Who are you following nowadays? Any current artists you're particularly fond of?

Current artists? It changes so rapidly that my current reference point would still go back a year and a half. Let's talk in terms of revolutionary in terms of what people brought to music. I don't think there has been any real change in American rock 'n' roll since it came with a grunge rock band out of Seattle.

Are you talking about Nirvana? 

Yes, Nirvana. That was the last big change that I saw, and that in some respects was a repeat of what we did in the '60s. So it's kind of made a circle. There's a lot of stuff out there, and my wife is very aware of what's going on. But when I get in a writing mode, I don't want any outside influences whatsoever. So I shut everything off, and I don't want to be influenced or accused of sounding like somebody. I only want to rely on my intuition and life experience when I write my music... The last group to make a significant change in the way music was presented was Nirvana, and that goes back 15 to 20 years now, right? Obviously a lot has come and gone since then. Disco never did leave; it just kind of hid in a corner somewhere. Rap has been around 20 years itself, so what's new out there? You tell me.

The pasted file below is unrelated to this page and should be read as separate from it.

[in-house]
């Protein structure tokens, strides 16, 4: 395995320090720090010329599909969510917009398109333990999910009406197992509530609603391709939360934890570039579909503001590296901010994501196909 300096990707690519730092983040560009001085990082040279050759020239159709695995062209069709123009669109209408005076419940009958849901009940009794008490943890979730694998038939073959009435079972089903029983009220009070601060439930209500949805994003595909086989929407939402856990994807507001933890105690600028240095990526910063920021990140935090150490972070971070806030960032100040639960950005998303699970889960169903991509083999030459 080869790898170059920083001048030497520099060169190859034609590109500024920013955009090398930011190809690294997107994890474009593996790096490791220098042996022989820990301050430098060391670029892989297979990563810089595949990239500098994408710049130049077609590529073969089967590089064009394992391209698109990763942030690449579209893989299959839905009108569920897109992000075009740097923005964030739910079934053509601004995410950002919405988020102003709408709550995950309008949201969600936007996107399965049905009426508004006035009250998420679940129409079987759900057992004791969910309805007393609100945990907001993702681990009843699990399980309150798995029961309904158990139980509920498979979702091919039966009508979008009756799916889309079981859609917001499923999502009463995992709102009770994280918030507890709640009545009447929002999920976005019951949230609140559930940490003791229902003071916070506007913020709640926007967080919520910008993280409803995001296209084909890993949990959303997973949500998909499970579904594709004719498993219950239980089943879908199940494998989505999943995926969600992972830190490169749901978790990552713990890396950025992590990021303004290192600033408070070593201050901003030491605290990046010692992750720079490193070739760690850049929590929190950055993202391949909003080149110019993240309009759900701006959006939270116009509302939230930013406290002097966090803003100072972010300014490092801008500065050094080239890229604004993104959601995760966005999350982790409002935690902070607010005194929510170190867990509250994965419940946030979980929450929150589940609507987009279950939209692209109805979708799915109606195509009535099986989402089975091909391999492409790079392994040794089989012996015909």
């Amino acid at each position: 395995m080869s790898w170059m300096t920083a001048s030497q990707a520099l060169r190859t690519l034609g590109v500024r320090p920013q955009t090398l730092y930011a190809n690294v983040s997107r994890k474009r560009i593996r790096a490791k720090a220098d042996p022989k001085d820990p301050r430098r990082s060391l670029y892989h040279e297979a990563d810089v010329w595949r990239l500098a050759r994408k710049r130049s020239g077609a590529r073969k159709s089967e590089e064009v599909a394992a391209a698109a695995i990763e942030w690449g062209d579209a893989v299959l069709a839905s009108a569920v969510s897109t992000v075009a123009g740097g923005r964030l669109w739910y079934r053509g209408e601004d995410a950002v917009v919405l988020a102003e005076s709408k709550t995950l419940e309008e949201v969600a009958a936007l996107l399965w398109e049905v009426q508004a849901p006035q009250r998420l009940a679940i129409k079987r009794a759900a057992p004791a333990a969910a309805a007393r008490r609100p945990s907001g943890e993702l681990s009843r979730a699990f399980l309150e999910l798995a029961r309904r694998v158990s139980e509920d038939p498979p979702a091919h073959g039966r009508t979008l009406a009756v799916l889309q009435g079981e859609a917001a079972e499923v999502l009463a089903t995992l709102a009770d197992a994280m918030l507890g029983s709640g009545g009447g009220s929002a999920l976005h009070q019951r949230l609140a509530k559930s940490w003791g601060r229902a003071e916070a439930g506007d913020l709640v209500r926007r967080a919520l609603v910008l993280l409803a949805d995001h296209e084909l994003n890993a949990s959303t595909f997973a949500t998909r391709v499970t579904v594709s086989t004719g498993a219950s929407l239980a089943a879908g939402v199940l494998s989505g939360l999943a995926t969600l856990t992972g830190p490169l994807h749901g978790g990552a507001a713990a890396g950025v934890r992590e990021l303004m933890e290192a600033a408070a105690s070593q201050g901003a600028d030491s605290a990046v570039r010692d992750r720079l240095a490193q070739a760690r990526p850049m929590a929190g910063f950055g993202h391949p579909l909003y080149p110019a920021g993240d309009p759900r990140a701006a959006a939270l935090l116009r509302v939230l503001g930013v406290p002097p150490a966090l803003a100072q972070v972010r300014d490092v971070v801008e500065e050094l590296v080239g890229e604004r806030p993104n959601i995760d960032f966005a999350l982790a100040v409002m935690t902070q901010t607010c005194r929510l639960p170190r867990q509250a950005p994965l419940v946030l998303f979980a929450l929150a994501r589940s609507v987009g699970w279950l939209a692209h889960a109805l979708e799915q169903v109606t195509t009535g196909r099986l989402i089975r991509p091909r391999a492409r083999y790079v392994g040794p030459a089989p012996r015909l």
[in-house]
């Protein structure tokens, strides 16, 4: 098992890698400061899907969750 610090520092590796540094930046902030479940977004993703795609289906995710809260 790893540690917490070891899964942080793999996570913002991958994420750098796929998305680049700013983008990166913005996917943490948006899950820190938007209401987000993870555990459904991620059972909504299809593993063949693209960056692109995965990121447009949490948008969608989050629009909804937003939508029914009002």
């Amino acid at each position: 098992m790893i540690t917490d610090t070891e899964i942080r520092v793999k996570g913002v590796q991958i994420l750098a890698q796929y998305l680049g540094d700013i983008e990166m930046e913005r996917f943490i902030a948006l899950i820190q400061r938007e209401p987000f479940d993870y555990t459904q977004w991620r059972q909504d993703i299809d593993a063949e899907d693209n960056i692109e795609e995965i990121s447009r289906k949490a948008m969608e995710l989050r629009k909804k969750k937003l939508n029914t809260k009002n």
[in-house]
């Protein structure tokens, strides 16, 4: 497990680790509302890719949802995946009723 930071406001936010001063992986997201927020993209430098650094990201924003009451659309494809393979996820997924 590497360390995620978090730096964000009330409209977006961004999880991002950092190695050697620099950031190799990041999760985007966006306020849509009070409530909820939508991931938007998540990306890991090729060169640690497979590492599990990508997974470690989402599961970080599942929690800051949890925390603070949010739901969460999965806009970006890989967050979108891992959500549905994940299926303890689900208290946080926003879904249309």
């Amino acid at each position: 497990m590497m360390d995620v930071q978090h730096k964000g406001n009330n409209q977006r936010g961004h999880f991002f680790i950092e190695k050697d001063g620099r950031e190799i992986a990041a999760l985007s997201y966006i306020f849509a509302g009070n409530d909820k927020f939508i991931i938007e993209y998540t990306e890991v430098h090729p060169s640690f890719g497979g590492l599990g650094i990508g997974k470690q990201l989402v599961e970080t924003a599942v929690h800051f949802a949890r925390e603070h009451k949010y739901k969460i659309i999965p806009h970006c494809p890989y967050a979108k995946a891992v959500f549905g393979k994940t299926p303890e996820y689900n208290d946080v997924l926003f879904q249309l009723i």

Were you a big Nirvana fan? 

Oh yeah, absolutely. I actually bought -- bought -- some of their stuff. What I liked about them was they understood what dynamics were -- the soft and the loud. So right after they came out, you saw like you do every time, just like you saw in Detroit, in San Francisco, in New Orleans... wherever it is... if a hit artist comes out of that town and they're new, the record companies flock to that town and sign up everything that's moving. That's what happened in Seattle too. Everyone took that formula -- the soft and the loud -- and what was cool about Nirvana was the lyrics and the bass changes, which I was particularly fond of. They were inventive. They came up with that formula. Nobody was doing that extreme dynamic that they were, where you're playing quietly and then boom, you're being blasted off the planet. I thought that was so, so cool. 

Speaking of cool, didn't Winona Ryder borrow your last name? 

Yeah, I guess so. She got it from her father's record collection. Of all the people she could have chosen... Just another element to ensure your immortality. [phone rings] Let me see if I can answer the phone correctly this time... Hello? Hi, honey. Did you call about five minutes ago? [pause] OK, let me get off the other phone and wrap up this interview... 

Mitch Ryder. 10 p.m. Friday, July 29, at the Nectar Lounge at the Seminole Casino, 5550 NW 40th St., Coconut Creek. Tickets cost $30. Click here.